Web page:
The lack of character and moral education in our society is increasingly apparent. Our current education system is filled with sophisticated knowledge which pride herself in academic excellence and degree conferment, with little or no room for the application of moral values in her teaching, neither much emphasis is being given to our character building process. Some of these problems accrue from homes, because most of our parents seldom give their children training based on moral principles. Even those who acquire these principles are often stifled by immoral persons in the society, and thus join the bandwagon. Almost every day, there are increase in crime rates: juvenile delinquency, sexual assault, robbery, kidnapping, terrorism, banditry, etc.

Furthermore, academic dishonesty has also been the bane of some of our schools. Some of our lecturers are morally bankrupt and cannot bequeath moral principles to their students, their interest is only in making money. Sometimes, they hardly award higher or appropriate marks to students without bribes (sorting), and mostly ladies become victims of sexual assaults in this regard. Some of the students who patronize these lecturers later graduate and become nuisances in the society; unable to defend their certificates or give sensible judgments, while those who could not comply would continue to fail that course and thus become frustrated. These individuals may automatically become wicked themselves, either by joining cultism in order to avenge their cause or become dropouts, who may later culminate into high profile criminals, bandits, kidnappers or terrorists. This is one of the reasons why Sathya Sai Baba said that, “The end of education is character, and virtue makes education worthwhile which is a sign of an educated person. Politics without principles, education without humanity, and commerce without morality are not only useless, but positively dangerous (Character – True end of education, November 20, 2001).”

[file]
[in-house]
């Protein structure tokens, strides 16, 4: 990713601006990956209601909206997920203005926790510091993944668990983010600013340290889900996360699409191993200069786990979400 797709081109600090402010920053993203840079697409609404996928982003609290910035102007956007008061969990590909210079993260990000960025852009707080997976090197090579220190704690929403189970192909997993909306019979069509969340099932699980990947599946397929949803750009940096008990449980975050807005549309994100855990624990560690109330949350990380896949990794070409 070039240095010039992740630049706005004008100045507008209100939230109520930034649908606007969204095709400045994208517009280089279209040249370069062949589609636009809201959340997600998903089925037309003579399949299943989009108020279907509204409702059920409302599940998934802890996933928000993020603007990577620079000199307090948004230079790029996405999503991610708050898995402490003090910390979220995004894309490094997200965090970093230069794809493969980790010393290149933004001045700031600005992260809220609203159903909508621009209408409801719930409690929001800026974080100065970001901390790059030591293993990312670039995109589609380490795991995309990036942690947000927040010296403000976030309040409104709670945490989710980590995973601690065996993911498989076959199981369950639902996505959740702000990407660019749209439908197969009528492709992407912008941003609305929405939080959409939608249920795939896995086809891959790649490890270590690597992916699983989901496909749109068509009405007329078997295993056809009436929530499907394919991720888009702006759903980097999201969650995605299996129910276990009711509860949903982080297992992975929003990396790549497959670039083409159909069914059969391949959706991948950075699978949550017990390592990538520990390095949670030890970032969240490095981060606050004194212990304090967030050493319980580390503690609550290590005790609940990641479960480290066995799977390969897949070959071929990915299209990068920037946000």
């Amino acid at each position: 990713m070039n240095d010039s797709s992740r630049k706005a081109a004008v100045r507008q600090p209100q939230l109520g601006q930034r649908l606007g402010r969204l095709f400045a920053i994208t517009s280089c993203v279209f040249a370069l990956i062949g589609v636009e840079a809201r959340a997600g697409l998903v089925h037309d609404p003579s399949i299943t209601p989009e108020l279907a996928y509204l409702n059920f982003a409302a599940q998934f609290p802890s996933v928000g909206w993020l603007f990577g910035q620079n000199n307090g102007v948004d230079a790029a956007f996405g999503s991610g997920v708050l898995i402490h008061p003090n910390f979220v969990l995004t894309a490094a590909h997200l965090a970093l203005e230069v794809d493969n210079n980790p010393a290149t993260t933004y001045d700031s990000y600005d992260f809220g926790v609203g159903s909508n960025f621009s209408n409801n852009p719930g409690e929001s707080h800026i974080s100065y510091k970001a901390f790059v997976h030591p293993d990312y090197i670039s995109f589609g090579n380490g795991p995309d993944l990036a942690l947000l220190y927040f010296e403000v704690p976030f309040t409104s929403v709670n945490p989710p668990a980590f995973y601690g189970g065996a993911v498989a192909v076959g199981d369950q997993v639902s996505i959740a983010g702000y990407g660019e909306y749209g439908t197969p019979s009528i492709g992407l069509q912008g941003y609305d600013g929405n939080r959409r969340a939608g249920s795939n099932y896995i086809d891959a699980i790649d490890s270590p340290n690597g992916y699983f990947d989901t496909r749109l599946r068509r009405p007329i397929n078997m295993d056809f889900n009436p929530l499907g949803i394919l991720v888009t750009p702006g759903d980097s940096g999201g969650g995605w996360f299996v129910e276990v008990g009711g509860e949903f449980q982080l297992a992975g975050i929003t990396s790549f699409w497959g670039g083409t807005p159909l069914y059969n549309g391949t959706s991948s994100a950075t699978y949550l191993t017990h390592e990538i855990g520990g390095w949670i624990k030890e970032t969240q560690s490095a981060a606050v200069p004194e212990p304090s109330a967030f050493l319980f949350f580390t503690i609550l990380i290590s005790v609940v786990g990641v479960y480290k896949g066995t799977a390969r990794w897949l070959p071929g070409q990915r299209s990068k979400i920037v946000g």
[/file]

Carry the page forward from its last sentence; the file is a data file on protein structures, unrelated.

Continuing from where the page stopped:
Moral and Character Formation in Education.

In the past, informal learning was the major form of education. The homes served as the vehicles for such training. Virtually all aspects of daily life were taught in the home such as; moral instructions, cultural patterns, historical events, and spiritual guidance by parents to children on an informal level. A prime example of this is found in Deuteronomy 6:4-9 where parents are exhorted to teach the commandments of God to their children and discuss them throughout the day. Another biblical injunction to parents has it thus, “Train children in the right way, and when they become old, they will not stray;” (Proverbs 22:6).

Parents must be acknowledged as the first educators of their children. Their role as educators is so decisive that scarcely anything can compensate for their failure in it. For it devolves on parents to create a family atmosphere so animated with love and reverence for God and others, that a well-rounded personal and social development will be fostered among the children (Familiaris Consortio, November 22, 1981, no. 36). In addition, conscious efforts should be made in this endeavor with the content delineation in its broad contours from the religious standpoint. Subsequently, formal education which involves learning and acquisition of intellectual skills in different areas of academic specialization through the teachers in school should be made available for the children, which also must be imbued with moral instructions. Meanwhile, the training should not be done by the application of force or harshness; it has to be done gently so as to discover and enhance the peculiar bent of the genius of each person, since knowledge which is acquired under force or compulsion obtains no hold on the mind. With these modes of learning, the students would become rectitudinous, responsible as well as reputable human beings in the society, able to give right judgments. Thus, their consciences would be formed adequately; always making reference to all they learnt which acts as a springboard to their behavior (Cf. Proverbs 4:13). This is what holistic education is all about: a blend of academic/ intellectual excellence and worthiness in character. It is not enough to know truth, but we must love it, say it, sacrifice for it and live by it (Cf. John 8:31-32). Hence, for anyone to be given an honorary award, he/ she must be worthy in character and in learning.

The Panaceas to lack of Proper Education: The Church’s Teaching.